In the weeks after the abrupt end to this year’s Blue Ridge Rock Festival, which was canceled part-way through it’s four-day weekend on Sept. 9, more information continues to come to light. Earlier this week, Alton, Virginia’s WSLS spoke with two stagehands about the conditions and the “hot mess” the situation overall had become.
Attendees and various festival personnel had previously documented what they saw and experienced on-site, ranging from overflowing garbage, filth-covered bathroom and shower facilities, hours-long waits for shuttle buses, inadequate space to shelter during a storm evacuation, weather-ravaged campsites, insufficient water facilities, parking issues, worker strikes and more.
It later came to light that the Virginia Department of Health uncovered an unspecified amount of health violations, while the sheriff’s office put attendance estimates between 50,000 and 60,000 people after being informed 45,000 tickets were sold. Attendees also remain in the dark regarding potential refunds.
Now, two stagehands have come forward to relay their own experiences working for the festival.
What Did the Stagehands Say About Blue Ridge Rock Festival?
”Of all of the hard work that we do, it was like we were devalued,” stagehand Justin Sirry tells WSLS in a report from earlier this week.
Stagehand Devon Taylor provided the local news outlet with footage of the living conditions. “Immediately [I was] just greeted with the smell of mold. It was dilapidated and run down,” he claims as the video report (seen here) shows a clip of the shower and bathroom area designated for workers.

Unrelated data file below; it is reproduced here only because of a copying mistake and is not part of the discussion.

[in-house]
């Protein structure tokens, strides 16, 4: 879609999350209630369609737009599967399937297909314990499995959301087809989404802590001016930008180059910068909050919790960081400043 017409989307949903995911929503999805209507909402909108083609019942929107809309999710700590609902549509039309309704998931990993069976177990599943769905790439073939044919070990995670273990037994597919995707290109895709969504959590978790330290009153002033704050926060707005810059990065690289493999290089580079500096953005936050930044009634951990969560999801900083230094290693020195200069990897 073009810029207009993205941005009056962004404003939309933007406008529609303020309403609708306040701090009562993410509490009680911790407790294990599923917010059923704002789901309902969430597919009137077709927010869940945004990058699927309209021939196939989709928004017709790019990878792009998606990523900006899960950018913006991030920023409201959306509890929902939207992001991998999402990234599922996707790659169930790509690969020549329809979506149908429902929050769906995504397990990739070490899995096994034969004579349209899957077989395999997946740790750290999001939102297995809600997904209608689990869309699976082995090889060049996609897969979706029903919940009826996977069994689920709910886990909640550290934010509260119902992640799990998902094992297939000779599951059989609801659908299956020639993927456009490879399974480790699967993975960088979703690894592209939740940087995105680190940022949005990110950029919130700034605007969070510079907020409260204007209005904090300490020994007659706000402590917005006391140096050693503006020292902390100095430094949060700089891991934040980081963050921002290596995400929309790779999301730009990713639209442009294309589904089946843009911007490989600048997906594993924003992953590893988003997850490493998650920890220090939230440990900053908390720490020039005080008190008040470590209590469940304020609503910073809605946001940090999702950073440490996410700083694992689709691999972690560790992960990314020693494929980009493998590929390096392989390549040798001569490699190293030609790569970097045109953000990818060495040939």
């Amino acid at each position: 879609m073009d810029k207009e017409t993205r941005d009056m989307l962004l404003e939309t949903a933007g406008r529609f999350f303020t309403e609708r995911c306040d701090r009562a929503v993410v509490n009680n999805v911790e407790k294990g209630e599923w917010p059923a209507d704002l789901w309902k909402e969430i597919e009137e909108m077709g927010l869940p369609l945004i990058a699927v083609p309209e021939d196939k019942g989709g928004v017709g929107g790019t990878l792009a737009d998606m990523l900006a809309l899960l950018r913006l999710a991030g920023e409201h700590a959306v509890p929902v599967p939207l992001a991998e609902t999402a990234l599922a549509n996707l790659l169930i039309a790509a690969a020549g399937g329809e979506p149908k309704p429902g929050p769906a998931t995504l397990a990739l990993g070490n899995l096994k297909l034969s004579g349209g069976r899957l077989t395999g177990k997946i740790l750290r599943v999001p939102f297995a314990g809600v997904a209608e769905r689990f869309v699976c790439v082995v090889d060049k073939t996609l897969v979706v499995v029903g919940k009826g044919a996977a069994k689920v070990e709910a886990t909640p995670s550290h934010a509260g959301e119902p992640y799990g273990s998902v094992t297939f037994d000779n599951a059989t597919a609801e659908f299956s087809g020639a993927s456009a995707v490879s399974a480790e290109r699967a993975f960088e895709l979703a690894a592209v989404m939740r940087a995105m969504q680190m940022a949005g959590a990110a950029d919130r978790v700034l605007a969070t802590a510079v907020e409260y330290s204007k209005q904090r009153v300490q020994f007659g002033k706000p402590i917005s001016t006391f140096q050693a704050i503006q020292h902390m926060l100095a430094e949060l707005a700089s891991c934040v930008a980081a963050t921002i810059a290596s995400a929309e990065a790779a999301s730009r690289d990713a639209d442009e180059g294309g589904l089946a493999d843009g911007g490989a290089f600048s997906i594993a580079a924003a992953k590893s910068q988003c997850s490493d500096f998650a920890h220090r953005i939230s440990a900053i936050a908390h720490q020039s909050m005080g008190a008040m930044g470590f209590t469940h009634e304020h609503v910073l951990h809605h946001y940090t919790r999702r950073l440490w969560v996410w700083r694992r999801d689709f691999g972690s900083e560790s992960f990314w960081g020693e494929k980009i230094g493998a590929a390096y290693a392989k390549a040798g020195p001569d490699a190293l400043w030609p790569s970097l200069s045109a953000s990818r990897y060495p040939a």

Taylor also alleges that the showers were often inoperable.
Disputing Blue Ridge Rock Festival’s explanation that the festival was canceled on Saturday, Sept. 9, due to “continued severe weather,” Taylor contends that a staffing issue figured into the decision.
“The combination of us, the security, just the complete degradation of the event itself, they were realizing that they had a hot mess on their hands and it was not going to be able to continue,” Taylor claims.
Prior to the cancelation, stagehands struggled to properly get things set up on the festival grounds, according to Taylor.
This notion is corroborated in a recap video published by Electric Callboy tour manager Tank the Tech, who described logistics issues and lack of necessary equipment to cycle bands and crews in and out of the backstage areas to ready their performances. He called the event “unsafe” and argued, “People need to be held accountable in this business. I am so fucking tired of things happening where nobody has any accountability… The fans were treated horribly. The crews were treated horribly. The staff, the bands — nobody should have to experience this, ever.”
“It took them til almost noon, the festival, to even get a water source out to us, and we’re out there in an unseasonably hot week of September,” Taylor alleges, also calling for accountability. “More accountability in this industry. It’s not just Blue Ridge Rock Fest. I mean this was the cherry on the cake, but there’s no accountability for when these things happen,” the stagehand says.
He, too, puts the fans in focus, wrapping up, “At the end of the day, we do this for the fans. This is what we love this is what we breathe. We eat and breathe this stuff.”
15 Most Disastrous Music Festivals in History
Here are some of the most disastrous music festivals in history, many of which proved unacceptably arduous for attendees, but a handful of others that unfortunately turned tragic. You might remember many of these instances — others you may not know about yet. Keep reading to find out.